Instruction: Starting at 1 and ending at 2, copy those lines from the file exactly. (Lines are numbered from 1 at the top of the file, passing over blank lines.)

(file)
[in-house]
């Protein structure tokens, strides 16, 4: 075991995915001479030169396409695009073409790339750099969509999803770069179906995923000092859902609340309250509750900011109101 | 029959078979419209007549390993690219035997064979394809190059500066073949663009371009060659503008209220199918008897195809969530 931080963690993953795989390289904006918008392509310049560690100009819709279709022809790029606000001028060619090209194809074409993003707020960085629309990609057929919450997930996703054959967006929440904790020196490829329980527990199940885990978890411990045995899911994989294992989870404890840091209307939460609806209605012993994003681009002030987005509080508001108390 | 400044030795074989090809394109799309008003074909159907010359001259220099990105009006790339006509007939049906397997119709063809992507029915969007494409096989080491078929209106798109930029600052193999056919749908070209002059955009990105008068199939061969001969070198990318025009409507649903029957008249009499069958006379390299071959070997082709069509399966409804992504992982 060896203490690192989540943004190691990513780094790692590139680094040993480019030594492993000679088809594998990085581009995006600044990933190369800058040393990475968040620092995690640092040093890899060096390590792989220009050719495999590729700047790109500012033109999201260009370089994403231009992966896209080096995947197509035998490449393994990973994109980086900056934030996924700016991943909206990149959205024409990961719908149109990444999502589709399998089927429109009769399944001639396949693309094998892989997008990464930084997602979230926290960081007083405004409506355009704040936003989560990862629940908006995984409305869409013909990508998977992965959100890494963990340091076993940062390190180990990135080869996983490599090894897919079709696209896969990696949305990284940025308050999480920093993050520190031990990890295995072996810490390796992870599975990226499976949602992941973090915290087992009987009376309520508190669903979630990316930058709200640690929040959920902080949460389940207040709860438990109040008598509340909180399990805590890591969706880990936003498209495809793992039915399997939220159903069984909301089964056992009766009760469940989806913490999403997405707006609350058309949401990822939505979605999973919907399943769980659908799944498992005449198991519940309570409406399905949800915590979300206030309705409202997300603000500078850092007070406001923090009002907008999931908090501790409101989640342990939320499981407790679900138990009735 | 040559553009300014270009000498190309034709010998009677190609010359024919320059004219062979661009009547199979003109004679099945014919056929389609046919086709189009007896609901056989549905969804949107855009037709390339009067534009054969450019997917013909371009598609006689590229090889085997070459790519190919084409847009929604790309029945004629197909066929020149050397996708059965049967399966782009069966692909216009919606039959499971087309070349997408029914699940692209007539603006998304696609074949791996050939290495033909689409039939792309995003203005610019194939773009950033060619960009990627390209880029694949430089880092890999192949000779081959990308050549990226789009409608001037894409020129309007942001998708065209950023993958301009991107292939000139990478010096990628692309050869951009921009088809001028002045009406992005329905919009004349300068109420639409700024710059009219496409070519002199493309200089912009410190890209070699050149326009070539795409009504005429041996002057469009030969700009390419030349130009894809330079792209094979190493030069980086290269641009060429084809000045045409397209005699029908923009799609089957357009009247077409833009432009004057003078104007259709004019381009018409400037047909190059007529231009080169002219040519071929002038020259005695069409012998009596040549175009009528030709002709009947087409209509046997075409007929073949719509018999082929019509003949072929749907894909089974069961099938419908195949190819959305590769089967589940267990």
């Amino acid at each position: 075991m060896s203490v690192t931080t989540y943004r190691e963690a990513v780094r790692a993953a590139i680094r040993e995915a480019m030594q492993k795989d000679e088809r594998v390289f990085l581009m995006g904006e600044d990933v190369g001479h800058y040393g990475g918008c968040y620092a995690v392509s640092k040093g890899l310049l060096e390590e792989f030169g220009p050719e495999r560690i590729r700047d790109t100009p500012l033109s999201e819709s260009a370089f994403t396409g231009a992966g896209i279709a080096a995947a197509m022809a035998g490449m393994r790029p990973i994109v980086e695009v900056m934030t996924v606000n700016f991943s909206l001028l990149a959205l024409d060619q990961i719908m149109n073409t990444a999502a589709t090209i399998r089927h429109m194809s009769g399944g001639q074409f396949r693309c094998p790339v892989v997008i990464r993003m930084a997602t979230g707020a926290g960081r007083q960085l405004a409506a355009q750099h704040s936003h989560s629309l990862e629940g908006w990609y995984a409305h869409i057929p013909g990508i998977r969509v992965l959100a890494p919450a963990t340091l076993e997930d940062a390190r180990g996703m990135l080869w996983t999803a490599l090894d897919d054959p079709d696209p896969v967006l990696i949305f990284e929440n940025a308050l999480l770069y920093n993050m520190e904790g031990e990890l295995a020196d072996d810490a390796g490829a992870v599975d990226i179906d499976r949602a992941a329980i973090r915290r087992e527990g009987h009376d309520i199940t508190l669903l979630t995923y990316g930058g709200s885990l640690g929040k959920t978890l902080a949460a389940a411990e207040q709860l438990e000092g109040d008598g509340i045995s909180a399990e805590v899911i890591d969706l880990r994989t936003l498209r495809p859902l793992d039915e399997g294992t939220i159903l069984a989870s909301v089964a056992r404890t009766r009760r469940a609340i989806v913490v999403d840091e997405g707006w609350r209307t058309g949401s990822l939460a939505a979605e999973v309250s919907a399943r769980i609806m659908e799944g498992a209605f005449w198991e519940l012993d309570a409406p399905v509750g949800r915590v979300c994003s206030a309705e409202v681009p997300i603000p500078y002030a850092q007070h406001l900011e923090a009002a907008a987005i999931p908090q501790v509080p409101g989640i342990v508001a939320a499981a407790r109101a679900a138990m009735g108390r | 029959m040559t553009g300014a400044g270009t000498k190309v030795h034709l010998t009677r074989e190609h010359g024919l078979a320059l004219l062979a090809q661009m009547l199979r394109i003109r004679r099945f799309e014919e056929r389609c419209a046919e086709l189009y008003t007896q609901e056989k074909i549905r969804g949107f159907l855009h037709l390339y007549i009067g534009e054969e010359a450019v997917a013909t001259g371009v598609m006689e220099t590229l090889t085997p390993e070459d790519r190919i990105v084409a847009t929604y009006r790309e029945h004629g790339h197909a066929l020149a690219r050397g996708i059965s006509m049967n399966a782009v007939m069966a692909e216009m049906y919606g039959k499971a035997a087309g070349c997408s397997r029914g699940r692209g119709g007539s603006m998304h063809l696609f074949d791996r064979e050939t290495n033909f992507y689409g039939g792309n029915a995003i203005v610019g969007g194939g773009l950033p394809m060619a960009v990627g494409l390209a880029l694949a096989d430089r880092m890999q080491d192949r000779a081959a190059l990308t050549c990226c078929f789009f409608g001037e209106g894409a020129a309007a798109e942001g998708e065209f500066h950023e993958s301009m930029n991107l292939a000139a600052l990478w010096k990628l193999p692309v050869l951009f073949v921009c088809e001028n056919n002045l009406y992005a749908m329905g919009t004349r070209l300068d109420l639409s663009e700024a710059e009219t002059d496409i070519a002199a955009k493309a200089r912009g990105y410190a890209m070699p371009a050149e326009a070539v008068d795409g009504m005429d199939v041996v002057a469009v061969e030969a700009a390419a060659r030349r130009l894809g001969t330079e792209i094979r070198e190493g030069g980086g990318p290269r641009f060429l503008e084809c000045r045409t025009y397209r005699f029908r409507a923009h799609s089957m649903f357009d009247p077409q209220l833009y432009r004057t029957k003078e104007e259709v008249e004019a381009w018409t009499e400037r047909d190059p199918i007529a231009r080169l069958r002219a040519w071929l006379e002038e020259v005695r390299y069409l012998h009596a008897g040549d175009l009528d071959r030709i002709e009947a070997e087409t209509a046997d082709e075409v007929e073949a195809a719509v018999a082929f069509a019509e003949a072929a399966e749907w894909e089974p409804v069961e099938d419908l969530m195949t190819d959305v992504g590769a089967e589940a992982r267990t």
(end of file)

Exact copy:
[in-house]
């Protein structure tokens, strides 16, 4: 075991995915001479030169396409695009073409790339750099969509999803770069179906995923000092859902609340309250509750900011109101 | 029959078979419209007549390993690219035997064979394809190059500066073949663009371009060659503008209220199918008897195809969530 931080963690993953795989390289904006918008392509310049560690100009819709279709022809790029606000001028060619090209194809074409993003707020960085629309990609057929919450997930996703054959967006929440904790020196490829329980527990199940885990978890411990045995899911994989294992989870404890840091209307939460609806209605012993994003681009002030987005509080508001108390 | 400044030795074989090809394109799309008003074909159907010359001259220099990105009006790339006509007939049906397997119709063809992507029915969007494409096989080491078929209106798109930029600052193999056919749908070209002059955009990105008068199939061969001969070198990318025009409507649903029957008249009499069958006379390299071959070997082709069509399966409804992504992982 060896203490690192989540943004190691990513780094790692590139680094040993480019030594492993000679088809594998990085581009995006600044990933190369800058040393990475968040620092995690640092040093890899060096390590792989220009050719495999590729700047790109500012033109999201260009370089994403231009992966896209080096995947197509035998490449393994990973994109980086900056934030996924700016991943909206990149959205024409990961719908149109990444999502589709399998089927429109009769399944001639396949693309094998892989997008990464930084997602979230926290960081007083405004409506355009704040936003989560990862629940908006995984409305869409013909990508998977992965959100890494963990340091076993940062390190180990990135080869996983490599090894897919079709696209896969990696949305990284940025308050999480920093993050520190031990990890295995072996810490390796992870599975990226499976949602992941973090915290087992009987009376309520508190669903979630990316930058709200640690929040959920902080949460389940207040709860438990109040008598509340909180399990805590890591969706880990936003498209495809793992039915399997939220159903069984909301089964056992009766009760469940989806913490999403997405707006609350058309949401990822939505979605999973919907399943769980659908799944498992005449198991519940309570409406399905949800915590979300206030309705409202997300603000500078850092007070406001923090009002907008999931908090501790409101989640342990939320499981407790679900138990009735 | 040559553009300014270009000498190309034709010998009677190609010359024919320059004219062979661009009547199979003109004679099945014919056929389609046919086709189009007896609901056989549905969804949107855009037709390339009067534009054969450019997917013909371009598609006689590229090889085997070459790519190919084409847009929604790309029945004629197909066929020149050397996708059965049967399966782009069966692909216009919606039959499971087309070349997408029914699940692209007539603006998304696609074949791996050939290495033909689409039939792309995003203005610019194939773009950033060619960009990627390209880029694949430089880092890999192949000779081959990308050549990226789009409608001037894409020129309007942001998708065209950023993958301009991107292939000139990478010096990628692309050869951009921009088809001028002045009406992005329905919009004349300068109420639409700024710059009219496409070519002199493309200089912009410190890209070699050149326009070539795409009504005429041996002057469009030969700009390419030349130009894809330079792209094979190493030069980086290269641009060429084809000045045409397209005699029908923009799609089957357009009247077409833009432009004057003078104007259709004019381009018409400037047909190059007529231009080169002219040519071929002038020259005695069409012998009596040549175009009528030709002709009947087409209509046997075409007929073949719509018999082929019509003949072929749907894909089974069961099938419908195949190819959305590769089967589940267990």